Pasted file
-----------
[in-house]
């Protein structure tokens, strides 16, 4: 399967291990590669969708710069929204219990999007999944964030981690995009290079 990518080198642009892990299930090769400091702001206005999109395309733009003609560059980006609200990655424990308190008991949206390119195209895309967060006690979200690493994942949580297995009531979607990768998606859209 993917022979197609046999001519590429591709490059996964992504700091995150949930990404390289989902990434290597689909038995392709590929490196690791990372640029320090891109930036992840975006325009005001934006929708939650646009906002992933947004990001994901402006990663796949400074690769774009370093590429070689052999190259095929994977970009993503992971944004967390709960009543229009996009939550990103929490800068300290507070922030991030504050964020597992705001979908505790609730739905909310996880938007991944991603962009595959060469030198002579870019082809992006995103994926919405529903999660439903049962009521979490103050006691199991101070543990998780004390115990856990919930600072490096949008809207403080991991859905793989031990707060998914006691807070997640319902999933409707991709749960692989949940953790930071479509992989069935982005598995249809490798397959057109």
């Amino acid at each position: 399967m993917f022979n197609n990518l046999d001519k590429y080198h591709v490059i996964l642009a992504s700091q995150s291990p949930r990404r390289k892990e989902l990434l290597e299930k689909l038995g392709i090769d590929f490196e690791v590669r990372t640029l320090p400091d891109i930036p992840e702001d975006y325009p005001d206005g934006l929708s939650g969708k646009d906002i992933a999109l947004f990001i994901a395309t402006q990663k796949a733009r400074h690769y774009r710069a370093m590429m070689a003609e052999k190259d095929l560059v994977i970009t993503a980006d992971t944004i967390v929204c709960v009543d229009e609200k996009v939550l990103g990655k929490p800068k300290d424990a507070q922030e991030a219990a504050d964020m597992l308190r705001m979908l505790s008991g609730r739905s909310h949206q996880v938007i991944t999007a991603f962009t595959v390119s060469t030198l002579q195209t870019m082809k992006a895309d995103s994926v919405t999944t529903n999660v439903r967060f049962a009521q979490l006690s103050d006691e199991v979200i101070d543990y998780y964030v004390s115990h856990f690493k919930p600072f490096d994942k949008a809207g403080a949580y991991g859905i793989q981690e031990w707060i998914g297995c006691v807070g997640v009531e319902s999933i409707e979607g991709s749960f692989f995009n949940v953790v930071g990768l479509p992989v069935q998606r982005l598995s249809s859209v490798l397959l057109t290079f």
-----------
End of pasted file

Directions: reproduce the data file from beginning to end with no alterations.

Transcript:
[in-house]
């Protein structure tokens, strides 16, 4: 399967291990590669969708710069929204219990999007999944964030981690995009290079 990518080198642009892990299930090769400091702001206005999109395309733009003609560059980006609200990655424990308190008991949206390119195209895309967060006690979200690493994942949580297995009531979607990768998606859209 993917022979197609046999001519590429591709490059996964992504700091995150949930990404390289989902990434290597689909038995392709590929490196690791990372640029320090891109930036992840975006325009005001934006929708939650646009906002992933947004990001994901402006990663796949400074690769774009370093590429070689052999190259095929994977970009993503992971944004967390709960009543229009996009939550990103929490800068300290507070922030991030504050964020597992705001979908505790609730739905909310996880938007991944991603962009595959060469030198002579870019082809992006995103994926919405529903999660439903049962009521979490103050006691199991101070543990998780004390115990856990919930600072490096949008809207403080991991859905793989031990707060998914006691807070997640319902999933409707991709749960692989949940953790930071479509992989069935982005598995249809490798397959057109």
């Amino acid at each position: 399967m993917f022979n197609n990518l046999d001519k590429y080198h591709v490059i996964l642009a992504s700091q995150s291990p949930r990404r390289k892990e989902l990434l290597e299930k689909l038995g392709i090769d590929f490196e690791v590669r990372t640029l320090p400091d891109i930036p992840e702001d975006y325009p005001d206005g934006l929708s939650g969708k646009d906002i992933a999109l947004f990001i994901a395309t402006q990663k796949a733009r400074h690769y774009r710069a370093m590429m070689a003609e052999k190259d095929l560059v994977i970009t993503a980006d992971t944004i967390v929204c709960v009543d229009e609200k996009v939550l990103g990655k929490p800068k300290d424990a507070q922030e991030a219990a504050d964020m597992l308190r705001m979908l505790s008991g609730r739905s909310h949206q996880v938007i991944t999007a991603f962009t595959v390119s060469t030198l002579q195209t870019m082809k992006a895309d995103s994926v919405t999944t529903n999660v439903r967060f049962a009521q979490l006690s103050d006691e199991v979200i101070d543990y998780y964030v004390s115990h856990f690493k919930p600072f490096d994942k949008a809207g403080a949580y991991g859905i793989q981690e031990w707060i998914g297995c006691v807070g997640v009531e319902s999933i409707e979607g991709s749960f692989f995009n949940v953790v930071g990768l479509p992989v069935q998606r982005l598995s249809s859209v490798l397959l057109t290079f």